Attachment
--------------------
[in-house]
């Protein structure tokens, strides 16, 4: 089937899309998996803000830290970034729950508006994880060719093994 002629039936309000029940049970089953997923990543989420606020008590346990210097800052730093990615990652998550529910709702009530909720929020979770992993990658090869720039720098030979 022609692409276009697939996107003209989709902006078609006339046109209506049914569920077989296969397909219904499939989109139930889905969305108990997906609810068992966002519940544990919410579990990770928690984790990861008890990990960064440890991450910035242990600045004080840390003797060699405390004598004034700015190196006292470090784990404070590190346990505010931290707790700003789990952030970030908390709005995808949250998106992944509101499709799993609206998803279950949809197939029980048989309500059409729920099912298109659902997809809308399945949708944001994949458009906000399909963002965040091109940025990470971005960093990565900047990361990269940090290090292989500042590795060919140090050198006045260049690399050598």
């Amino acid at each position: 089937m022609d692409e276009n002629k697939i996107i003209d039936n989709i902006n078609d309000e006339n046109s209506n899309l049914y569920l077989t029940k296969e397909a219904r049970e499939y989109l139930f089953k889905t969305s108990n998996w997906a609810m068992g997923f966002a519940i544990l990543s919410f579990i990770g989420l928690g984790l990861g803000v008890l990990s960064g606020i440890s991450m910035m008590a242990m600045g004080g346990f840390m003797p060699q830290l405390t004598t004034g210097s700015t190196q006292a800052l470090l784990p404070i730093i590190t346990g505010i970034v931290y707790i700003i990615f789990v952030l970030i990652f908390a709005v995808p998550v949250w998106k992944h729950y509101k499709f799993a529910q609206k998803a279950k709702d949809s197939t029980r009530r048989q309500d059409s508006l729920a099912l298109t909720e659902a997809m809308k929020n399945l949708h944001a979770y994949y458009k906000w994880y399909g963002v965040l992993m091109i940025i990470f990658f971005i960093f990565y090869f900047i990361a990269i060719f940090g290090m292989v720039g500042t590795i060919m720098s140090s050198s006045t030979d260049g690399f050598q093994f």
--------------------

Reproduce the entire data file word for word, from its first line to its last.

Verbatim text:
[in-house]
């Protein structure tokens, strides 16, 4: 089937899309998996803000830290970034729950508006994880060719093994 002629039936309000029940049970089953997923990543989420606020008590346990210097800052730093990615990652998550529910709702009530909720929020979770992993990658090869720039720098030979 022609692409276009697939996107003209989709902006078609006339046109209506049914569920077989296969397909219904499939989109139930889905969305108990997906609810068992966002519940544990919410579990990770928690984790990861008890990990960064440890991450910035242990600045004080840390003797060699405390004598004034700015190196006292470090784990404070590190346990505010931290707790700003789990952030970030908390709005995808949250998106992944509101499709799993609206998803279950949809197939029980048989309500059409729920099912298109659902997809809308399945949708944001994949458009906000399909963002965040091109940025990470971005960093990565900047990361990269940090290090292989500042590795060919140090050198006045260049690399050598």
């Amino acid at each position: 089937m022609d692409e276009n002629k697939i996107i003209d039936n989709i902006n078609d309000e006339n046109s209506n899309l049914y569920l077989t029940k296969e397909a219904r049970e499939y989109l139930f089953k889905t969305s108990n998996w997906a609810m068992g997923f966002a519940i544990l990543s919410f579990i990770g989420l928690g984790l990861g803000v008890l990990s960064g606020i440890s991450m910035m008590a242990m600045g004080g346990f840390m003797p060699q830290l405390t004598t004034g210097s700015t190196q006292a800052l470090l784990p404070i730093i590190t346990g505010i970034v931290y707790i700003i990615f789990v952030l970030i990652f908390a709005v995808p998550v949250w998106k992944h729950y509101k499709f799993a529910q609206k998803a279950k709702d949809s197939t029980r009530r048989q309500d059409s508006l729920a099912l298109t909720e659902a997809m809308k929020n399945l949708h944001a979770y994949y458009k906000w994880y399909g963002v965040l992993m091109i940025i990470f990658f971005i960093f990565y090869f900047i990361a990269i060719f940090g290090m292989v720039g500042t590795i060919m720098s140090s050198s006045t030979d260049g690399f050598q093994f």